Chilman Bae | ECE | SIU

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Electrical, Computer and Biomedical Engineering

College of Engineering

Chilman Bae

Assistant Professor, Ph.D. Pennsylvania State University, 2009

Chilman Bae

Office: Engineering E-4E

Phone: (618) 453-2130

Email: chilman.bae@siu.edu

 

Dr. Bae’s research interests are in 1) Bioelectrical Engineering: development of bioinstruments and technology and computational simulation, 2) Neuroscience: spinal cord stimulation, opioid induced chronic pain, and HIV associated neuropathic pain, and 3) Mechanobiology: mechanosensitive ion channels (Piezo channels) and cellular mechanotransduction.

 

EDUCATION

Postdoctoral Associate. Physiology and Biophysics, State University of New York, Buffalo, NY, 2015

Ph.D. Bioengineering, Pennsylvania State University, University Park, PA, 2009

M.S. Electrical Engineering, Kyungpook National University, Daegu, South Korea, 2000

B.S. Electrical Engineering, Kyungpook National University, Daegu, South Korea, 1998

 

Positions and Employment

2019 -              Assistant Professor, Department of Electrical and Computer Engineering

2015 - 2019     Research Scientist II, Department of Neuroscience and Cell Biology, University of Texas Medical Branch, Galveston, TX

2014 - 2015     Research Scientist & Research Assistant Professor, Department of Physiology and Biophysics, State University of New York at Buffalo, Buffalo, NY

2009 - 2014     Post-Doctoral Associate, Department of Physiology and Biophysics, State University of New York at Buffalo, Buffalo, NY

2003 - 2009     Research Assistant, Department of Bioengineering, Pennsylvania State University, University Park, PA

 

RESEARCH INTERESTS AND JOURNAL PUBLICATIONS

  1. Development biotechniques and tools for studying cellular mechanobiology

My main works are directed toward to development of biotechnology and instruments for studying the cellular mechanobiology. Using modified patch clamp techniques, I introduced a new tool for single endothelial cell surface manipulation and developed an automated a system for single-cell electroporation. I also performed a numerical and computational simulation to verify the patch clamp technique and quantified electric filed induced-cell membrane tension.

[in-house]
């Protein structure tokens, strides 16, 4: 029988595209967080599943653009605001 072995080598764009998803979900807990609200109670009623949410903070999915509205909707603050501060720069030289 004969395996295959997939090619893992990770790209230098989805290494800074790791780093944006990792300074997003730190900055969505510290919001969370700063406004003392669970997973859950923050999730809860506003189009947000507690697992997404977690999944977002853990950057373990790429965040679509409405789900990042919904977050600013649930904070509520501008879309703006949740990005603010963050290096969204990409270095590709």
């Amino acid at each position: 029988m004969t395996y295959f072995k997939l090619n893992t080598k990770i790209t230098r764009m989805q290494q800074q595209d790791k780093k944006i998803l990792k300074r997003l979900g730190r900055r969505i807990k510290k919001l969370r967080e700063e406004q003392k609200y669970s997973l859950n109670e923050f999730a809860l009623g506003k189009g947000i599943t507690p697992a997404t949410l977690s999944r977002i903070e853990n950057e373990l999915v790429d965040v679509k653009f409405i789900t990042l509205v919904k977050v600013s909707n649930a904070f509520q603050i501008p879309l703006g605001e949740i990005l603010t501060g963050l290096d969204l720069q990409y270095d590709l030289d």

• Bae C, Butler PJ. Automated single-cell electroporation. Biotechniques. 2006 Oct;41(4):399-400, 402. PMCID: PMC3251211.
  • Fuentes DE, Bae C, Butler PJ. Focal Adhesion Induction at the Tip of a Functionalized Nanoelectrode. Cell Mol Bioeng. 2011 Dec;4(4):616-626. PMCID: PMC3256556.
  • Bae C, Markin V, Suchyna T, Sachs F. Modeling ion channels in the gigaseal. Biophys J. 2011 Dec 7;101(11):2645-51. PMCID: PMC3297810.
  • Bae C, Butler PJ. Finite element analysis of microelectrotension of cell membranes. Biomech Model Mechanobiol. 2008 Oct;7(5):379-86. Epub 2007 Jul 27. PMCID: PMC3251963.

 

  1. Study synaptic mechanism of opioid-induced hyperalgesia and neuropathic pain on the spinal cord dorsal horn

My research effort is directed toward the role of mitochondrial reactive oxygen species (mROS) on spinal cord synaptic plasticity in neuropathic pain condition. We found that mROS are important molecules increasing activities of excitatory, but not inhibitory, synaptic strength in neuropathic pain condition. We also examine whether ROS would be differentially involved in secondary mechanical hyperalgesia and allodynia using a mouse intraplantar capsaicin injection model.

  • Bae C, Wang J, Shim HS, Tang SJ, Chung JM and La JH. Mitochondrial superoxide increases excitatory synaptic strength in spinal dorsal horn neurons of neuropathic mice. Mol Pain 2018; 14: 1744806918797032. DOI: 10.1177/1744806918797032.
  • La JH, Wang J, Bittar A, Shim HS, Bae C, Chung JM. Differential involvement of reactive oxygen species in a mouse model of capsaicin-induced secondary mechanical hyperalgesia and allodynia. Mol Pain. 2017 Jan-Dec;13:1-9. PMCID: PMC5466348.

 

  1. Electrophysiological study of a human mechanosensitive ion channel, Piezo channel

My works are directed toward electrophysiological study of a newly identified mechanosensitive ion channel, PIEZO. I have characterized biophysical properties of PIEZO1 and PIEZO2: gating mechanism, channel kinetics, and inhibition by GsMTx4. I also reported the pathophysiological role of human PIEZO1 in human blood disease. I demonstrated that PIEZO protein can still function when split into two parts and that it is activated by membrane tension. In mouse myotube, I determined that caveolae can regulate myotube mechanosensitivity. My numerous, high-impact publications received a lot of attention.

  • Cox CD*, Bae C*, Ziegler L, Hartley S, Nikolova-Krstevski V, Rohde PR, Ng CA, Sachs F, Gottlieb PA, Martinac B. Removal of the mechanoprotective influence of the cytoskeleton reveals PIEZO1 is gated by bilayer tension. Nat Commun. 2016 Jan 20;7:10366. PMCID: PMC4735864. *Authors contributed equally
  • Bae C, Gnanasambandam R, Nicolai C, Sachs F, Gottlieb PA. Xerocytosis is caused by mutations that alter the kinetics of the mechanosensitive channel PIEZO1. Proc Natl Acad Sci U S A. 2013 Mar 19;110(12):E1162-8. PMCID: PMC3606986.
  • Bae C, Suchyna TM, Ziegler L, Sachs F, Gottlieb PA. Human PIEZO1 Ion Channel Functions as a Split Protein. PLoS One. 2016 Mar 10;11(3):e0151289. PMCID: PMC4786117.
  • Bae C, Sachs F, Gottlieb PA. Protonation of the human PIEZO1 ion channel stabilizes inactivation. J Biol Chem. 2015 Feb 20;290(8):5167-73. PMCID: PMC4335250.

 

Complete List of Published Work in My Bibliography

https://www.ncbi.nlm.nih.gov/pubmed/?term=chilman+bae